Is there still room for Alibaba’s 12.12 in the e-commerce market?
Following the success of the Singles' Day, Alibaba has ventured on another e-commerce event dubbed as 12.12, first introduced in 2013. The company has taken advantage of these shopping festivals to push its online presence amidst a strong competition within the e-commerce market.
- The online market has become saturated with more sales created by various e-commerce platforms
- Double 12 targets small and micro merchants as part of its “social or community commerce”, including offline and online sellers
- More than 49 million Alipay global users participated in the event
Just a month after its Singles’ Day event, Alibaba held another consumer-driven shopping festivity known as 12.12 or Double 12. The three-day shopping extravaganza from 10th to 12th December, which started in 2013, is operated on Alibaba’s Taobao consumer-to-consumer retail platform. It caters to small and micro online vendors selling niche products, who were unable to participate during Singles’ Day due to their lack of capability to compete with major brands particularly in terms of offering discounts and processing a huge volume of orders.
However, other players like Tencent’s JD.com came up with their own version of the shopping frenzy day every November, which tightened the competition in China’s e-commerce market. As a result, Alibaba expanded the Double 12 event by also offering discounts on larger brands such as Nike and Uniqlo in its Tmall business-to-consumer marketplace in 2015.
Online shopping festivals like Singles’ Day and Cyber Monday have made the internet market more saturated. To counter the effect of this saturation, Alibaba has taken its Double 12 discounts offline. This year, more than 70,000 international physical stores from 16 countries and regions took part in the Double 12 event. Discounts were also made available to over one million merchants via Koubei, Alibaba and its parent company Ant Financial’s mobile payment service in stores. This move not only expanded Alibaba’s source of revenue but also helped extend the cross-border coverage of Alipay, Ant Financial’s third-party payment platform, into the European and American markets.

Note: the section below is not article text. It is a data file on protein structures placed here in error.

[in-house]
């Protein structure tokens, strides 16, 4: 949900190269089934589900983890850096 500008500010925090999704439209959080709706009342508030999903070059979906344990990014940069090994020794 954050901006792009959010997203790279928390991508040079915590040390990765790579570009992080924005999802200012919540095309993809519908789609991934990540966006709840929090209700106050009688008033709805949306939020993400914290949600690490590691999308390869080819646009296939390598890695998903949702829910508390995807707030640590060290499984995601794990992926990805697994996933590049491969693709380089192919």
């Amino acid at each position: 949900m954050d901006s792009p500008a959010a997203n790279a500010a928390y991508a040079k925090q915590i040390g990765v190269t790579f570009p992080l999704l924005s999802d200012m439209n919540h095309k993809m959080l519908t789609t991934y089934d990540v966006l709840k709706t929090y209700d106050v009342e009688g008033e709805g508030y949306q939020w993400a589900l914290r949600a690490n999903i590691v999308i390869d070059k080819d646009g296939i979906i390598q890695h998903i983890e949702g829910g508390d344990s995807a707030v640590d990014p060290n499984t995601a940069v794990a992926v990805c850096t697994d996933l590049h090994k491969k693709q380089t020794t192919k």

However, unlike the 11.11 event which generated a total of $17.8 billion in 24 hours, Double 12 has not yet reached the same level of success that Singles’ Day has achieved in the past years.
This year, it generated sales from more than 49 million Alipay users who participated in the shopping spree. Most of the Alipay users were from Shanghai, Hangzou and Beijing, while 300,000 were overseas shoppers, 300% higher than last year’s. According to Ant Financial, most of the overseas spending came from France at an average of $3,760 (RMB26,000) per person, followed by the UK at $1,593 (RMB11,000) per person. According to Samuel Fan, chief executive officer of Koubei, the event helped connect 1.5 million merchants to 110 million consumers.
The e-commerce market is now flooded with many online sales and promotions by companies who are taking advantage of the consumers’ impulsive spending habits. To differentiate it from other online activities, Double 12 has been packaged as a “social or community commerce” that offers small merchants – which are overshadowed by bigger players during other festivals – a platform to boost their sales and a product suite composed of digital marketing, customer relationship management, and financing tools. Other online platforms also need to find other ways to attract more buyers and merchants. With a saturated arena, there is a great demand for players to differentiate themselves and stay attuned with customers.
Keywords: Alibaba, Alipay, Ant Financial, 12.12